Recent weeks have been spent organising the b&b for the forthcoming season so with it being such a lovely day a much needed walk was on the agenda. We decided to keep it local and so headed the 2 miles down the road to begin the walk for Slaggan Bay and Greenstone Point. Slaggan Bay is a beautiful spot, often deserted with just sheep & birds for company.
The walk to Slaggan Bay is just 5km from the road to Mellon Udrigle and follows a very straightforward vehicle track. The whole circular walk is approximately 15km.
The track passes the very picturesque Loch na h’Innse Gairbhe & Loch an t’ Slagain
Overlooking Slaggan Bay is a ruined settlement with the gable ends of a house still standing. In the 18th century Slaggan was renowned for a certain resident named ‘The Great Bard of Slaggan’ a Mr Alexander Grant. Apparently the title of the great bard was given to him mainly for his “enormous stature and strength” rather than his poetic abilities.
The beautiful bay overlooks the minch towards the Isle of Skye & the Western Isles.
On this occasion we couldn’t spare the time to venture onto the lovely white sands. So we admired the beach from the cliff tops and then followed the path along the headland hugging the coastline heading in the direction of Greenstone Point.
Along the coastline there are numerous areas of peat hags which are fairly easy to maneuver around but look very inhospitable. But beware, the spots of lovely soft looking moss inbetween the hags are not pretty bouncy tufts of moss, but boot sucking swamps!
There was a fair breeze along the cliff tops which created some great crashing waves. We shall certainly return on a stormy day to watch the sea pound the rocks.
Along the coastline are several little lochans dotted here and there. One that we passed alongside had fairly substantial Otter spraints on the edge of the loch and looked as though the area was used pretty frequently. We had a good nosey around looking for the otter but alas we were out of luck on this occasion.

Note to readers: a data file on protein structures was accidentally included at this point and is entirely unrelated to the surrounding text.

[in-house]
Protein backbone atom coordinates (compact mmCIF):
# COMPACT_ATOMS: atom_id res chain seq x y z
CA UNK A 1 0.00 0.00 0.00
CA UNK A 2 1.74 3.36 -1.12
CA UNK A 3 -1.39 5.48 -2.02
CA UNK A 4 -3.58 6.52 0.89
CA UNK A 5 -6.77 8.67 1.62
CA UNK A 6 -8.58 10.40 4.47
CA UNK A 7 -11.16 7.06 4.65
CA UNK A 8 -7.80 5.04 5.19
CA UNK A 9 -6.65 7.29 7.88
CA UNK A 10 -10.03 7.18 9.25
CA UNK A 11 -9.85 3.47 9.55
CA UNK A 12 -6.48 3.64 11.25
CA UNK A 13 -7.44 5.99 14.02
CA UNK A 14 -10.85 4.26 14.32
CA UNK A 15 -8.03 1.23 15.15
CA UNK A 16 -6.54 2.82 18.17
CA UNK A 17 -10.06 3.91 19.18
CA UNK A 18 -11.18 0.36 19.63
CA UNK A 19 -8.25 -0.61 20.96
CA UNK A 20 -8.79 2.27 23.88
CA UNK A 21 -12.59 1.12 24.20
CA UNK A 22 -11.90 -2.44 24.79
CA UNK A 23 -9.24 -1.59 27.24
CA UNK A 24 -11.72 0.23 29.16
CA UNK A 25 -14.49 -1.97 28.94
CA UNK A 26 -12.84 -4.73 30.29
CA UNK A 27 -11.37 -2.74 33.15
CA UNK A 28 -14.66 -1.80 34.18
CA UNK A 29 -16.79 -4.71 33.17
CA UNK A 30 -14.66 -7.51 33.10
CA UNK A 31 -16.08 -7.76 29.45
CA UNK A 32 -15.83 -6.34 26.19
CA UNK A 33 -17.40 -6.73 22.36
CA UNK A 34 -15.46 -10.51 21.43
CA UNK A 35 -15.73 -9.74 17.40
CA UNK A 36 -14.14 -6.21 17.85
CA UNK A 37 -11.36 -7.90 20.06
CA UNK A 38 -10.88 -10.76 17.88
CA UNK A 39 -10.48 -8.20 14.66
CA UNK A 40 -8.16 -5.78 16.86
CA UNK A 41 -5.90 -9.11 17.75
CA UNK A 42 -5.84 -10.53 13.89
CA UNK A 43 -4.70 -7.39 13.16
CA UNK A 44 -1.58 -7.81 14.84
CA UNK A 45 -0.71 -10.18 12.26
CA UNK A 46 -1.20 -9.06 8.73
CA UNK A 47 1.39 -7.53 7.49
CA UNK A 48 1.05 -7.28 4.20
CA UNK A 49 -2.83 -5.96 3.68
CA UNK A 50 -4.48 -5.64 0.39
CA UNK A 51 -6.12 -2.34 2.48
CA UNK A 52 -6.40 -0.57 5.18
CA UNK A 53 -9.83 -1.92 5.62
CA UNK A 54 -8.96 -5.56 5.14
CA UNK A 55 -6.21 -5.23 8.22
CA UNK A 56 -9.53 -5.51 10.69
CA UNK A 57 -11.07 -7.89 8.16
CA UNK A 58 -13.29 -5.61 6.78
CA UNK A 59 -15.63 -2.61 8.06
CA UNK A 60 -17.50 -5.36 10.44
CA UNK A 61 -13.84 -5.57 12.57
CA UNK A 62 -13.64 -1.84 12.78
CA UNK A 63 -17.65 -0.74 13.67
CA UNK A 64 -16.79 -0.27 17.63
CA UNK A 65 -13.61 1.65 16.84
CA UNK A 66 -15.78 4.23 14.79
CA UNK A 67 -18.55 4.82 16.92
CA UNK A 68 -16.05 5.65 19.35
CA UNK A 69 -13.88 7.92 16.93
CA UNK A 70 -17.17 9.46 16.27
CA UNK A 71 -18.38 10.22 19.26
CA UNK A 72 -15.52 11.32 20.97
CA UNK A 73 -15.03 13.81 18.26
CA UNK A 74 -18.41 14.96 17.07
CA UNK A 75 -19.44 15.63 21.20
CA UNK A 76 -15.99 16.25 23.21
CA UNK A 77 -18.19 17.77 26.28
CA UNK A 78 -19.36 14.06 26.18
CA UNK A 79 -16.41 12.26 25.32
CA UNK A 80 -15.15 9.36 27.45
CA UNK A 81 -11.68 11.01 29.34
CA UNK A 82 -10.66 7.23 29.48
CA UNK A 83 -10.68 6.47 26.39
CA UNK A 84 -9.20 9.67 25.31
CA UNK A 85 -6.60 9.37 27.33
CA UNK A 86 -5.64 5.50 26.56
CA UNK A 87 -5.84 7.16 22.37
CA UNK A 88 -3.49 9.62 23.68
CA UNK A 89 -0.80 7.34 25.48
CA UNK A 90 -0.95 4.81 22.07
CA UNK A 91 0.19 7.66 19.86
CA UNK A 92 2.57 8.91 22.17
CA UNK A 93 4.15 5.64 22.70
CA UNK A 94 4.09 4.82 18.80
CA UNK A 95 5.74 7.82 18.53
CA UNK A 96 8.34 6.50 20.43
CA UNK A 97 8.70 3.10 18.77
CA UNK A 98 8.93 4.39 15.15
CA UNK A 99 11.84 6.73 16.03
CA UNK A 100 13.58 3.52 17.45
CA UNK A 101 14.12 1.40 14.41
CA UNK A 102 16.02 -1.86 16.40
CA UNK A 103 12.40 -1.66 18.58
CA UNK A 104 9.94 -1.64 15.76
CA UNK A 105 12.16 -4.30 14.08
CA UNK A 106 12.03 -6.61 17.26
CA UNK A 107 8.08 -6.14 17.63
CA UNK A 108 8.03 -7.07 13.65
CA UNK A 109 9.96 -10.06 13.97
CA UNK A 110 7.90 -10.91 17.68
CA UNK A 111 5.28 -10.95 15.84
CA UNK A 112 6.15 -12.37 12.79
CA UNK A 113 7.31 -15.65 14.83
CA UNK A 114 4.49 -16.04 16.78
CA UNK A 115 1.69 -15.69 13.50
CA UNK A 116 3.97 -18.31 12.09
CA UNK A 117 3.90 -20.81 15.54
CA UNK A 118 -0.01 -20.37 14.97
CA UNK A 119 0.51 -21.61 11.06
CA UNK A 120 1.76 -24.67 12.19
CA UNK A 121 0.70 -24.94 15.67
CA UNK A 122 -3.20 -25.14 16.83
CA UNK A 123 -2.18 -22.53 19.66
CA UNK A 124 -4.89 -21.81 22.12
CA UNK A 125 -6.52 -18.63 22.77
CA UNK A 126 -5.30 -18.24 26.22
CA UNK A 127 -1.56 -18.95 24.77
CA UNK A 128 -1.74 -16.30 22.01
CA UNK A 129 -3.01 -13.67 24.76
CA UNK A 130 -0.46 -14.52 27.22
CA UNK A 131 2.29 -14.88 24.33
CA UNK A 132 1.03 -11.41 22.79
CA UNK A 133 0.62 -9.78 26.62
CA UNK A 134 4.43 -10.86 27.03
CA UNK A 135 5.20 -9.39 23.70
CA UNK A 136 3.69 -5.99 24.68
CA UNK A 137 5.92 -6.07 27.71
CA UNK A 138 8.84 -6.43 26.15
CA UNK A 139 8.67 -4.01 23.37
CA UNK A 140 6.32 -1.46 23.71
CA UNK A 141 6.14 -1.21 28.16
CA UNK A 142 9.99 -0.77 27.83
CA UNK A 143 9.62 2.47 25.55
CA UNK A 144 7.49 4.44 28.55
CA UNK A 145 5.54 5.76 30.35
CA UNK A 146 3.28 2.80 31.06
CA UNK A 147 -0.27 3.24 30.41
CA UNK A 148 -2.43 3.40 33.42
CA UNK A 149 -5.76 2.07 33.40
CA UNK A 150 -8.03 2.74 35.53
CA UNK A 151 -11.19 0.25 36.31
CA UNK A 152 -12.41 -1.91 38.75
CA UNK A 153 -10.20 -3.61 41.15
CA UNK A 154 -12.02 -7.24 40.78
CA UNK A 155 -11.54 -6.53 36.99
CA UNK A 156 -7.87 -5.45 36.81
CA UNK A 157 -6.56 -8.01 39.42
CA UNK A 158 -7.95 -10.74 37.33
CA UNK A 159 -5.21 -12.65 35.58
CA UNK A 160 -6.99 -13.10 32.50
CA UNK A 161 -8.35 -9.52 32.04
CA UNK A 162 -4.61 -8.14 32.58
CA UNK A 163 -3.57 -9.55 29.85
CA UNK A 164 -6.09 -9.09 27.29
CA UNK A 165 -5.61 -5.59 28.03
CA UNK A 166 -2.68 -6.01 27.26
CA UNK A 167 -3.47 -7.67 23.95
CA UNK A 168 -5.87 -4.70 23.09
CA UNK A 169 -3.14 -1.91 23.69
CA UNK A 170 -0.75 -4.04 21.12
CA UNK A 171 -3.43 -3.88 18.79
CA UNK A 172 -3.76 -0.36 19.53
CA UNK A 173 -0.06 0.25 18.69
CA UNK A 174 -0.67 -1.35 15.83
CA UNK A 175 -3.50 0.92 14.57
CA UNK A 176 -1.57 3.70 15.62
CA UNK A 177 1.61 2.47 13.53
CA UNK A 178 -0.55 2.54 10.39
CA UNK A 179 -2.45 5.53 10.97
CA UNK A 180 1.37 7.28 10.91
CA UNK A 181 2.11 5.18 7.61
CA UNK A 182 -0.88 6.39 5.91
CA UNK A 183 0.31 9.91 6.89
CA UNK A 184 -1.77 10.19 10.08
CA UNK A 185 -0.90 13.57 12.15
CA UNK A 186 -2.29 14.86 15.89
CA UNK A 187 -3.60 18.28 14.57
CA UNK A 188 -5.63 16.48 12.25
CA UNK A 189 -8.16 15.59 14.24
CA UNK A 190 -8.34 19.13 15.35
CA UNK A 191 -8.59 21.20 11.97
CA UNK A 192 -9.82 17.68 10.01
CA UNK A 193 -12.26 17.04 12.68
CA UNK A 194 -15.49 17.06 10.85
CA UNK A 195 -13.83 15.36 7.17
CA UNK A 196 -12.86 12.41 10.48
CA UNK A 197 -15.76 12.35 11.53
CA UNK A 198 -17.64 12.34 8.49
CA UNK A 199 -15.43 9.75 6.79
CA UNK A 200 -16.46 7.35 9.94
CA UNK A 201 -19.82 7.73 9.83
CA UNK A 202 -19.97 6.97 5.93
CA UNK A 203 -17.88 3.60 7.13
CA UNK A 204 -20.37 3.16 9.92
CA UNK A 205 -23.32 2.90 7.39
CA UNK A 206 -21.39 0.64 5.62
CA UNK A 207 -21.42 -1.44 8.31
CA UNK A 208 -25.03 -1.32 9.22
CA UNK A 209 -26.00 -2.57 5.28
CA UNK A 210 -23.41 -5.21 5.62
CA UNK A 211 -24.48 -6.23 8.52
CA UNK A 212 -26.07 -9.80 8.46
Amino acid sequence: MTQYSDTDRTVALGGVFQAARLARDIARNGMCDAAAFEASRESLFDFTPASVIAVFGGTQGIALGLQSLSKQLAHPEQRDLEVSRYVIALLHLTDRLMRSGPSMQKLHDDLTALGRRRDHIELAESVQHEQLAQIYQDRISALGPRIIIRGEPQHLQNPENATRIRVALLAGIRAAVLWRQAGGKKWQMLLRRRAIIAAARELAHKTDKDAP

Looking behind us back toward Slaggan Bay, the weather looked as though it was building up for a hefty downpour, fortunately it passed us by and we continued on in dry clothes…….
……. until we spotted a group of Cormorants and had the great idea of diving down onto the damp grass to take photographs before they spotted us.
As fascinating as the Cormorants were we could only stomach the aroma for so long. It was rather pungent to say the least.
As we left the Cormorants gazing out to sea we could see in the distance a fairly large bird heading our way, it turned out to be a juvenile white tailed sea eagle heading in the direction of the cormorants, hopefully they had a team on the lookout behind them as well as out to see.
Greenstone Point appeared ahead, keeping guard over the headland. After a little climb to the top to take in the fantastic views of the Coigachs, Suilven and the Summer Isles we came across a lovely quiet bay with quite a few sunbathing residents.
They looked thoroughly content lounging in the sunshine. As quiet as we were trying to be, unfortunately they sensed our arrival and immediately dived into the water.
The didn’t disappear completely though, they hung around in the water to watch us from a distance.
Reluctantly tearing ourselves away from the curious seals we approached the last leg of the walk to find a great view of the hamlet of Opinan and Mellon Udrigle in the distance.
Just as we were completing the circular walk and reaching the starting point, this chap was standing guard over Loch na Beiste. Honestly it really is called Loch na ‘Beastie’, quite appropriate we think!
Yet another fantastic walk in the wonderful Wester Ross and an excellent reason to spend time exploring areas along the North Coast 500.